“If we reasonably believe that we can prevent someone from dying or from suffering serious physical harm, we may provide information to a government agency — for example, in the case of bomb threats, school shootings, kidnappings, suicide prevention, and missing persons cases.”
This follows a similar revelation that Amazon’ Ring allows near unfettered access to law enforcement. In fact, the policy has already been used nearly a dozen times by police in seven months. In response to a query from Senator Edward Markey (D-Mass), Amazon revealed:
“So far this year, Ring has provided videos to law enforcement in response to an emergency request
only 11 times. In each instance, Ring made a good-faith determination that there was an imminent
danger of death or serious physical injury to a person requiring disclosure of information without
Lest you feel your rights are not endangered by these policies, we remind you that in 2021, the Electronic Frontier Foundation reported that police in Los Angeles requested Ring footage recording Black Lives Matter protests.
Contrast Amazon and Google policies to Arlo, Apple, Wyze, and Anker, owner of Eufy, who have all confirmed that they won’t give authorities access to your smart home camera’s footage unless they’re shown a warrant or court order. In fact, Apple and Anker’s Eufy claim that they don’t even have access to users’ video because their systems use end-to-end encryption by default.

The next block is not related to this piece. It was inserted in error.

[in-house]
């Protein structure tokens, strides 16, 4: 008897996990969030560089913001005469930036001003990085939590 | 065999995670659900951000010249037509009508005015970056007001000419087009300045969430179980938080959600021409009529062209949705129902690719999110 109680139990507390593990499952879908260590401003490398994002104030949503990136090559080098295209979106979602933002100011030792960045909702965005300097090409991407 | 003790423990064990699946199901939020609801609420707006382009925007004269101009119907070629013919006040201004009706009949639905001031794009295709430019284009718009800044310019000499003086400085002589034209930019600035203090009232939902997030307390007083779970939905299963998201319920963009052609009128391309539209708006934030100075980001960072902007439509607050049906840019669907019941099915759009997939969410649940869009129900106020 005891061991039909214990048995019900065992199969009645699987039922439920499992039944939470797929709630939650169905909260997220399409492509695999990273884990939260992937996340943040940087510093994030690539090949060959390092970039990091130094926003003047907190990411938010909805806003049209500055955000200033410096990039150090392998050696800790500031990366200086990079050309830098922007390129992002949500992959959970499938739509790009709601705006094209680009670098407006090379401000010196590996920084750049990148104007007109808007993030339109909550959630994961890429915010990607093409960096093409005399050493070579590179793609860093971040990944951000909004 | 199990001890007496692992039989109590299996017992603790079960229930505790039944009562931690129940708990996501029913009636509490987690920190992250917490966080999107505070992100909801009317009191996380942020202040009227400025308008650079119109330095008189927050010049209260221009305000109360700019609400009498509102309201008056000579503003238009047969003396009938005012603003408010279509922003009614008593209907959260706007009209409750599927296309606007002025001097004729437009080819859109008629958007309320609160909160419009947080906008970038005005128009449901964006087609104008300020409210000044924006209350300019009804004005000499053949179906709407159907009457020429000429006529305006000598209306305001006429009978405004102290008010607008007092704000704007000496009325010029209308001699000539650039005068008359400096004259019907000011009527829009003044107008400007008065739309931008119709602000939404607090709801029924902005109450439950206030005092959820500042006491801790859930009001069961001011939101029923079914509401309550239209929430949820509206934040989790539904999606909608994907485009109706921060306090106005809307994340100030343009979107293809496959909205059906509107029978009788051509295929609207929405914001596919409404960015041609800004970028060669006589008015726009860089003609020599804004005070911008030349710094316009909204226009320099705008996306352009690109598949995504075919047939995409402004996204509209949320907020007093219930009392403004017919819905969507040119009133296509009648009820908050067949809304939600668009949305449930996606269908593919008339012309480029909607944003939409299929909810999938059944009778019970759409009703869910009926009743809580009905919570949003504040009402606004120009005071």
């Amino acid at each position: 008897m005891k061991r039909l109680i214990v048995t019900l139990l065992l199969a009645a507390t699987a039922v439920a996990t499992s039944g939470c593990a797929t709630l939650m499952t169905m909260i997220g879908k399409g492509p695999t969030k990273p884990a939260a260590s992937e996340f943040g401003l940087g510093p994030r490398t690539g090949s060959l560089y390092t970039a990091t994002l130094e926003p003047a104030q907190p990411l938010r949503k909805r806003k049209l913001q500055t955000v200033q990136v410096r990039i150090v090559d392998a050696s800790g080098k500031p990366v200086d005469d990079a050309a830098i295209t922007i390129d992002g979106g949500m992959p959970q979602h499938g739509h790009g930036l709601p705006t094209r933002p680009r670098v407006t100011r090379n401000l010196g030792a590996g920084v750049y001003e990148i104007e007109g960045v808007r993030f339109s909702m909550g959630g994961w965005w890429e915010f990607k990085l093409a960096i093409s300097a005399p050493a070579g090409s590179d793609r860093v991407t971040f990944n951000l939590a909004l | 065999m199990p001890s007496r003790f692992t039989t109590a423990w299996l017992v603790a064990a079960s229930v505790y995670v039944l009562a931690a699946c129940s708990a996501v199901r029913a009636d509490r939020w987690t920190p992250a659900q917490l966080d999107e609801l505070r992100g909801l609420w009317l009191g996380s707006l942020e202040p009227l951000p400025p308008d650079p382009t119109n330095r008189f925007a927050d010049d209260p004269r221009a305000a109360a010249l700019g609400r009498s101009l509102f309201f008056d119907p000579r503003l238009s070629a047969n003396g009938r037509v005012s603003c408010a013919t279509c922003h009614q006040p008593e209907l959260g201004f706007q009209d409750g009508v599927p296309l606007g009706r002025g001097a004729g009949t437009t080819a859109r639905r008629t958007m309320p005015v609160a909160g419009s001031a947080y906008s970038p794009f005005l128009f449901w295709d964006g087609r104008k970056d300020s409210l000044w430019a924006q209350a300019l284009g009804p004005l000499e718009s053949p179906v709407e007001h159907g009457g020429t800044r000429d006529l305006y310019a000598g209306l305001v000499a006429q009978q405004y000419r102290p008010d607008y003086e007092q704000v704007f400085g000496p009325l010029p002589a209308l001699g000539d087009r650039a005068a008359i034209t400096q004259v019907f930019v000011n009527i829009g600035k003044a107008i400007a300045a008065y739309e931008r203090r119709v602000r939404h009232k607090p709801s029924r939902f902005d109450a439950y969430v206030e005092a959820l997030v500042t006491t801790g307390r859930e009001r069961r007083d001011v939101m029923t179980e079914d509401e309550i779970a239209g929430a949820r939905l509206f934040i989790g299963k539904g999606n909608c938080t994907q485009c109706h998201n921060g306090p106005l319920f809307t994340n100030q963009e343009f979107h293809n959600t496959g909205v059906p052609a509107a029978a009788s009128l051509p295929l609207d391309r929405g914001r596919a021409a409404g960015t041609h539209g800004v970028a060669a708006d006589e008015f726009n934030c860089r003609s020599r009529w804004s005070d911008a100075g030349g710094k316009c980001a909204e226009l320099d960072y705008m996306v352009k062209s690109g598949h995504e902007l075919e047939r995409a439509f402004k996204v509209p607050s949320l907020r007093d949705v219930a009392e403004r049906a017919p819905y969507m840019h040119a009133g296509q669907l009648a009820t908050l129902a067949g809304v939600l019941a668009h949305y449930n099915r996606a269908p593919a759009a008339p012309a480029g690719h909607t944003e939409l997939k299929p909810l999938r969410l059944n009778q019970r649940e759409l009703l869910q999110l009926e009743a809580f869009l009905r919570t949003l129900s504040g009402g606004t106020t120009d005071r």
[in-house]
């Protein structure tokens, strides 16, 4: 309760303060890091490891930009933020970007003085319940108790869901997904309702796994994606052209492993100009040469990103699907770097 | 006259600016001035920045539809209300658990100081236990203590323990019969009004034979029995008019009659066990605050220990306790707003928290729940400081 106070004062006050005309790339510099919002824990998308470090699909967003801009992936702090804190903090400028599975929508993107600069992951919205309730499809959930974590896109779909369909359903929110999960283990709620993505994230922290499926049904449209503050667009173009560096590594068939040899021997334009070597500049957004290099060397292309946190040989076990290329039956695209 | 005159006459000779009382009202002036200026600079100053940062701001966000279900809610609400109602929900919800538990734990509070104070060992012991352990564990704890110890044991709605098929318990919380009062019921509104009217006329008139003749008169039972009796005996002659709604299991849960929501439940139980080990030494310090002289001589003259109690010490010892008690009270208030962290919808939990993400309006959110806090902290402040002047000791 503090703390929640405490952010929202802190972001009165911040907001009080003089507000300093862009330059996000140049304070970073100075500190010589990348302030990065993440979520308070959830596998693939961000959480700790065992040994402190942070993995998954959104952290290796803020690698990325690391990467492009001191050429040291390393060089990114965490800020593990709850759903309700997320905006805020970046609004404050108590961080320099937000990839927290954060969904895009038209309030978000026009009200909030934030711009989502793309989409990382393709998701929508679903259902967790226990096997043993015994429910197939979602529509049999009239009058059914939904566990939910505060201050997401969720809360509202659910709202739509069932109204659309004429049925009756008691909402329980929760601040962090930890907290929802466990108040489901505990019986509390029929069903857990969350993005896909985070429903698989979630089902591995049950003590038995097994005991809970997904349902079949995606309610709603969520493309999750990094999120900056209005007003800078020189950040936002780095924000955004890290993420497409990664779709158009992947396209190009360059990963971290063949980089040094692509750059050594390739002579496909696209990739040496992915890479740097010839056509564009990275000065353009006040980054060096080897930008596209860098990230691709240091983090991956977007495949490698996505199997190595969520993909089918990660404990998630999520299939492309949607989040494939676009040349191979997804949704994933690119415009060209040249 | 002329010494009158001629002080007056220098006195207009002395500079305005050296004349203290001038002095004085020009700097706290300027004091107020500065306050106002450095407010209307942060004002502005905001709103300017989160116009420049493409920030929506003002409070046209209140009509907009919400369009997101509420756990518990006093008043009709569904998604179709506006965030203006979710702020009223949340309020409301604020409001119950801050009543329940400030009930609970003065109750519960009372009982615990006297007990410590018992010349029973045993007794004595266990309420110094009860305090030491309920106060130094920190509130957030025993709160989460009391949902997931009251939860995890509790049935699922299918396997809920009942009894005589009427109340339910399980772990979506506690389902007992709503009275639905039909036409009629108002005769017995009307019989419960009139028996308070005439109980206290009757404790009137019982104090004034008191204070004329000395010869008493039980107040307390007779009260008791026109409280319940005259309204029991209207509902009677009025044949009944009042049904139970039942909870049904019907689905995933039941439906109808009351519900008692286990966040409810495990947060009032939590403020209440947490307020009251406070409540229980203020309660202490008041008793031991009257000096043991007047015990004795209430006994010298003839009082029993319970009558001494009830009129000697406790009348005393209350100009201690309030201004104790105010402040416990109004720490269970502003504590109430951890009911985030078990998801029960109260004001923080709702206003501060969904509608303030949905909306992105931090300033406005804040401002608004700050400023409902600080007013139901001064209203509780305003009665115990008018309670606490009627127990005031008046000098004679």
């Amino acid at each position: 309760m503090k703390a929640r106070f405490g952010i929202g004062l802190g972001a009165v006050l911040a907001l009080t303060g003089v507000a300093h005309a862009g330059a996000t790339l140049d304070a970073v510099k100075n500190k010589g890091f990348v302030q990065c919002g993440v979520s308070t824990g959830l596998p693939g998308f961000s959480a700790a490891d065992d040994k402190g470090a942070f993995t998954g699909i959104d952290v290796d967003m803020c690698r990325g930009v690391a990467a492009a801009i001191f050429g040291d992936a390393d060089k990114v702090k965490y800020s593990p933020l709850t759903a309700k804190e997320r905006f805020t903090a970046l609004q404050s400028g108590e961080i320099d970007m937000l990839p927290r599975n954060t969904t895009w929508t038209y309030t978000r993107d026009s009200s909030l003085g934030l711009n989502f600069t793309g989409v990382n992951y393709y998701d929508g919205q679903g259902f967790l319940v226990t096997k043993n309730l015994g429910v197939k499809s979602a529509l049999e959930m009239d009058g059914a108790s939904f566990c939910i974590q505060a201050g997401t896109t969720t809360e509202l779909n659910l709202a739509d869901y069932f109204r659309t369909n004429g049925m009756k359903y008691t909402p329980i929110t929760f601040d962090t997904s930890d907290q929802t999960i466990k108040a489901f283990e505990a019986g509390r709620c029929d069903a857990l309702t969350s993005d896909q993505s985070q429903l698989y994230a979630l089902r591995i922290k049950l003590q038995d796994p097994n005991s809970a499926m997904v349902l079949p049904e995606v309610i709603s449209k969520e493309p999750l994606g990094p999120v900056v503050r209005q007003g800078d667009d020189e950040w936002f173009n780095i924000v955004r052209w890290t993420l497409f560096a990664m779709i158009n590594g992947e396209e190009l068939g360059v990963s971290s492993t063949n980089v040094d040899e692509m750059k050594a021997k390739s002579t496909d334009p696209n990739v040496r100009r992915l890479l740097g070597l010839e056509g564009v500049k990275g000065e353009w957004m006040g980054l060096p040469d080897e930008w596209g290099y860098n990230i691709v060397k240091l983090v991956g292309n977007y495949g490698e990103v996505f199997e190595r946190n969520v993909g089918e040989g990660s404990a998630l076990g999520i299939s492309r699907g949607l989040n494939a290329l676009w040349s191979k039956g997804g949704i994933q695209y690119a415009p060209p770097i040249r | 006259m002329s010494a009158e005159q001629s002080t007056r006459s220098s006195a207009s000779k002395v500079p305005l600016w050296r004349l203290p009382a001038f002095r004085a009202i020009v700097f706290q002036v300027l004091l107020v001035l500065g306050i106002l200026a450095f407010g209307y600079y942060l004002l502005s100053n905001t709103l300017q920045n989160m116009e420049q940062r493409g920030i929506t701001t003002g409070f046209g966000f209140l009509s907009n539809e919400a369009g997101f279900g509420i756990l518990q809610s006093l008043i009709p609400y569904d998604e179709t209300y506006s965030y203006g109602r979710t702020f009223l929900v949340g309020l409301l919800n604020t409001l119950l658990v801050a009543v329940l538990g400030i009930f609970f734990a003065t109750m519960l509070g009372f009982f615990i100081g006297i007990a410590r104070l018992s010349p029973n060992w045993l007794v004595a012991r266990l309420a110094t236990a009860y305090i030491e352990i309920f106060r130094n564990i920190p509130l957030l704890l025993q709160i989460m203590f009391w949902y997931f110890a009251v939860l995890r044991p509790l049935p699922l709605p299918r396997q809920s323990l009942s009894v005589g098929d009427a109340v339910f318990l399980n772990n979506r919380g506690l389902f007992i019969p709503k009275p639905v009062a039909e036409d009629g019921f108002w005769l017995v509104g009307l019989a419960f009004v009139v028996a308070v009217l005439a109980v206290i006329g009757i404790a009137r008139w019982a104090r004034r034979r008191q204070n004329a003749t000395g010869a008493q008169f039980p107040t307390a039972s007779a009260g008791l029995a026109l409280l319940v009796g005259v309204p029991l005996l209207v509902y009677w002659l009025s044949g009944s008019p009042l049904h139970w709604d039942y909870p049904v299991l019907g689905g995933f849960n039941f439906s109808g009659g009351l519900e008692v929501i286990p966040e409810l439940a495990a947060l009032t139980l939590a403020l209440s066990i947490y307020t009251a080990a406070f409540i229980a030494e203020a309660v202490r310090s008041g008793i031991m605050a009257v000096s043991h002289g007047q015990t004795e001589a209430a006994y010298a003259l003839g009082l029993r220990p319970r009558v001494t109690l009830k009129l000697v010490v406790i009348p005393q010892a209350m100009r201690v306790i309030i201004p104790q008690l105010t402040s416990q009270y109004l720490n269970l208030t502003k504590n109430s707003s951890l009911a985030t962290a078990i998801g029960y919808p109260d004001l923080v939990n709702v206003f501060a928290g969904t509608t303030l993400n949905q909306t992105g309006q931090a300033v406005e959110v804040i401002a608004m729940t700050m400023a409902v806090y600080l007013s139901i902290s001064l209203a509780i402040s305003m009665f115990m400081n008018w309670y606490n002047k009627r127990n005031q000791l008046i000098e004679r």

For Ring customers, there appears to be a loophole that benefits the customer. Ring provides video End-to-End encryption but only as an option that the customer must choose to enable. According to Amazon, “with video End-to-End Encryption, customers can view their encrypted videos only on their enrolled mobile devices.”
Enable it and we can presume access to your videos will be impossible.